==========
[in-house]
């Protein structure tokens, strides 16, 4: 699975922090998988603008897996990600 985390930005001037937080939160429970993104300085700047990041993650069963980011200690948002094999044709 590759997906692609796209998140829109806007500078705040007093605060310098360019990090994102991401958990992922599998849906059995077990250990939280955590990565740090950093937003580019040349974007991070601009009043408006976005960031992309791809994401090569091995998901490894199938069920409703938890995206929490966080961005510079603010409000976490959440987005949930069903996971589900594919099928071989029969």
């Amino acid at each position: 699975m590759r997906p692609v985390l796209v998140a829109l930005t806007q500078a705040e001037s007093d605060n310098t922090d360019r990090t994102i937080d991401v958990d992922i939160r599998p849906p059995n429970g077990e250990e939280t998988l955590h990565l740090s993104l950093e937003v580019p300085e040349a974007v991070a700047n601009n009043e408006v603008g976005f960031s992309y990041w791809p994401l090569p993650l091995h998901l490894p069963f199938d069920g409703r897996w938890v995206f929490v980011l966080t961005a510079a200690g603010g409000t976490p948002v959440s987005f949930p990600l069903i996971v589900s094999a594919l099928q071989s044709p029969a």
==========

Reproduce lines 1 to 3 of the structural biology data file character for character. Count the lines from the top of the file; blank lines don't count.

[in-house]
């Protein structure tokens, strides 16, 4: 699975922090998988603008897996990600 985390930005001037937080939160429970993104300085700047990041993650069963980011200690948002094999044709 590759997906692609796209998140829109806007500078705040007093605060310098360019990090994102991401958990992922599998849906059995077990250990939280955590990565740090950093937003580019040349974007991070601009009043408006976005960031992309791809994401090569091995998901490894199938069920409703938890995206929490966080961005510079603010409000976490959440987005949930069903996971589900594919099928071989029969």
């Amino acid at each position: 699975m590759r997906p692609v985390l796209v998140a829109l930005t806007q500078a705040e001037s007093d605060n310098t922090d360019r990090t994102i937080d991401v958990d992922i939160r599998p849906p059995n429970g077990e250990e939280t998988l955590h990565l740090s993104l950093e937003v580019p300085e040349a974007v991070a700047n601009n009043e408006v603008g976005f960031s992309y990041w791809p994401l090569p993650l091995h998901l490894p069963f199938d069920g409703r897996w938890v995206f929490v980011l966080t961005a510079a200690g603010g409000t976490p948002v959440s987005f949930p990600l069903i996971v589900s094999a594919l099928q071989s044709p029969a």